The Life Righting Collective runs courses to encourage self-exploration through life writing, raises funds for course fees and brings people together to share their stories and grow community.

Our journey continues with Part 2 of Under the Covers with Desiree Anne Martin.

As a beginner writer I take heart from Desiree’s respect for her craft in several ways. Firstly, it gives me clear techniques which I can both relate to, and put to immediate good use. Secondly, it teaches me to be gentle with myself during my struggle to keep writing. Thirdly, it shows me how I can rest in, as well as engage with, the healing which writing brings to my past. And lastly, when I recognize the deep respect between Desiree and her writing, it reminds me to slow down and honor what writing is bringing forth through me.

I am reminded that that writing births something precious into the world. This new expression is both a child - deserving tenderness, boundaries and respect - and a wise old woman, bringing me and all those who read my words the ability to heal, to grow and to surrender to our greater story.

For this, I am deeply grateful. I believe you might feel the same after reading the responses below.

Q: Could you tell me a bit more about the process of writing your story – did you block of time in order to continuously write, did writing happen at certain times over a longer time period  or did you fit your writing into whatever timeslots you could find?

I had two approaches to writing my story once the decision was made to put my truth on paper.

One was that I treated it like one would a job. I did this by scheduling specific times to write during the week and stuck to the schedule religiously and wrote like a demon. Even when I had nothing to write during those spaces I carved out for myself, I wrote about not being able to write or about writer's block or I did free writing. Most times though, I had the beloved Muses hovering around me and I found I was able to write what I so desperately needed to.

I also created a huge "timeline board" and stuck it to my workspace wall. I divided it into ages (0 to 5 years old, 5 to 10 years old etc) and filled in events I had already written about and then filled in what events still needed to be given a voice. This was a great, practical tool to help me with both content and structure.

Q: How did the writing process flow? Did some pieces come quickly and some slower? Which parts did you love and which did you struggle with?

It flowed, it stuttered, it stammered, it got caught in gridlock at times! I found that my recollections of the past, pre-recovery, flowed far more fluidly than my chapters dedicated to the years I was in recovery. I'm not entirely sure why that was, but I think it may have been because my mental health issues were more prevalent and uncontained in sobriety/recovery, so my memories weren't as vivid and details encroached on one another and some ended up a muddy, murky mess. I found myself having to fact-check with a few people around incidents that took place during the last part of the book.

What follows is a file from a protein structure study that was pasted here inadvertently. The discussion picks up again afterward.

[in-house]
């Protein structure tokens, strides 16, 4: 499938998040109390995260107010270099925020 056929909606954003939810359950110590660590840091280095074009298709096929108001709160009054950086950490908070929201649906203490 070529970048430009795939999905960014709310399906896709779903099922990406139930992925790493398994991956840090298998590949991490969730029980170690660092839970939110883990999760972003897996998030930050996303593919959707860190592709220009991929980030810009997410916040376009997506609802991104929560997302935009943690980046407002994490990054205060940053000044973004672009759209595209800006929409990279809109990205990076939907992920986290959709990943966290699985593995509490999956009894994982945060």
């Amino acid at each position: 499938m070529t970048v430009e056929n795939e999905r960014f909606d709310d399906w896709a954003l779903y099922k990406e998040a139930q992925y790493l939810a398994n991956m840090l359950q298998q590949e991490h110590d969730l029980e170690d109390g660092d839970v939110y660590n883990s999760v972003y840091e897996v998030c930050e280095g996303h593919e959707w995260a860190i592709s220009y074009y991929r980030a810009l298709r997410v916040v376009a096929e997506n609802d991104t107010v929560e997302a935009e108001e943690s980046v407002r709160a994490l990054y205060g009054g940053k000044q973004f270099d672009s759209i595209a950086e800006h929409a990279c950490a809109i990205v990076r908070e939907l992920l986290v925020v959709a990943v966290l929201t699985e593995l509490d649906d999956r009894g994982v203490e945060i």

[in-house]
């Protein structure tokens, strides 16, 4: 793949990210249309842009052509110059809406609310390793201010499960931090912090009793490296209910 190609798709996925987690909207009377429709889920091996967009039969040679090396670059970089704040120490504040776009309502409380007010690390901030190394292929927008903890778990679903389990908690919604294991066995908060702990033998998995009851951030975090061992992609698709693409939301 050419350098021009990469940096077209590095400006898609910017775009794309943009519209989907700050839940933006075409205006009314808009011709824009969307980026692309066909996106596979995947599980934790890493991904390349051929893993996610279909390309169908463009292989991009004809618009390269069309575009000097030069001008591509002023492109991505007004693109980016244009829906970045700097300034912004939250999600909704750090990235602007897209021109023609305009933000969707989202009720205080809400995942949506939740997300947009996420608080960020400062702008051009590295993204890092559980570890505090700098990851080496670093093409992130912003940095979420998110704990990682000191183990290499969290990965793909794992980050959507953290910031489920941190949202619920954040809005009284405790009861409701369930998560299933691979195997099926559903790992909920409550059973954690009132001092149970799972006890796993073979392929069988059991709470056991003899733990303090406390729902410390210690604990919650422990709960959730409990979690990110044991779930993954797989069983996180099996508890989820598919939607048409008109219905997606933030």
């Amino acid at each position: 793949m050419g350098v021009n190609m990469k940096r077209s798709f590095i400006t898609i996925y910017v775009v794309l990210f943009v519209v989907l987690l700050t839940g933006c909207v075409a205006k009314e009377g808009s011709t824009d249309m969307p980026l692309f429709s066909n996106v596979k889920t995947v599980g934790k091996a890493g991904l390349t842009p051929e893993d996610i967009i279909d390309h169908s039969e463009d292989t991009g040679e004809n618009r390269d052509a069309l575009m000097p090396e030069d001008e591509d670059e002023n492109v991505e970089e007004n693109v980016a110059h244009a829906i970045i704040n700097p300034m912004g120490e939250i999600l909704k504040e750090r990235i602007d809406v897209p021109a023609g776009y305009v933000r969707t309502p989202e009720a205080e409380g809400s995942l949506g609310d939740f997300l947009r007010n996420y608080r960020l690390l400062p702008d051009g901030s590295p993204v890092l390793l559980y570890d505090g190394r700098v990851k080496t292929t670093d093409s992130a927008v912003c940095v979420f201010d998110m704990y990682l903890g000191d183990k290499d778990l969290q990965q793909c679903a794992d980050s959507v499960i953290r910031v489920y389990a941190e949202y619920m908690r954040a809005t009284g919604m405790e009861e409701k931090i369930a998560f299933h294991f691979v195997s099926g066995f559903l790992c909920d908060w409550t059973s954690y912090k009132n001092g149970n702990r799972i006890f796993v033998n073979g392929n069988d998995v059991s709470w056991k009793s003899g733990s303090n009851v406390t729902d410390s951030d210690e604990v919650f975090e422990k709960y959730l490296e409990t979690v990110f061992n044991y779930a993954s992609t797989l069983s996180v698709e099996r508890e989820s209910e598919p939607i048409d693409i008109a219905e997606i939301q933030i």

I loved when I wrote and I was immediately and seamlessly transported to that very place and time that I was trying to evoke on the page. I loved that I could clearly remember every sensory aspect of the experiences which is why I believe my writing and descriptions are so detailed and vivid and, some have said, visceral.

I did struggle with going back to some of the darker, more harrowing places and, in some instances, I would find myself taking entire chapters to my amazing therapist and saying, "I went there. We have to process this." That kind of emotional support was invaluable as I traversed my own often traumatic landscape. Some days I couldn't face the page or the world because of the undigested pain that was still sitting in my throat, my gut, my very cells.

My second approach - because I'm a chronic insomniac and also obsessive and impulsive by nature - was to write when an idea hit me like an anvil from the sky. Sometimes this would mean being jolted out of sleep and writing furiously at 3am until the birds started their morning song and sometimes I would write parts of chapters on the Notes section of my phone when I had free time in between sessions at work. Both approaches combined worked well for me in my efforts to complete my manuscript.

Stay tuned for part 3… coming soon…

Photo credit: paolo-bendandi-1142357-unsplash
The Life Righting Collective runs courses to encourage self-exploration through life writing, raises funds for course fees and brings people together to share their stories and grow community.
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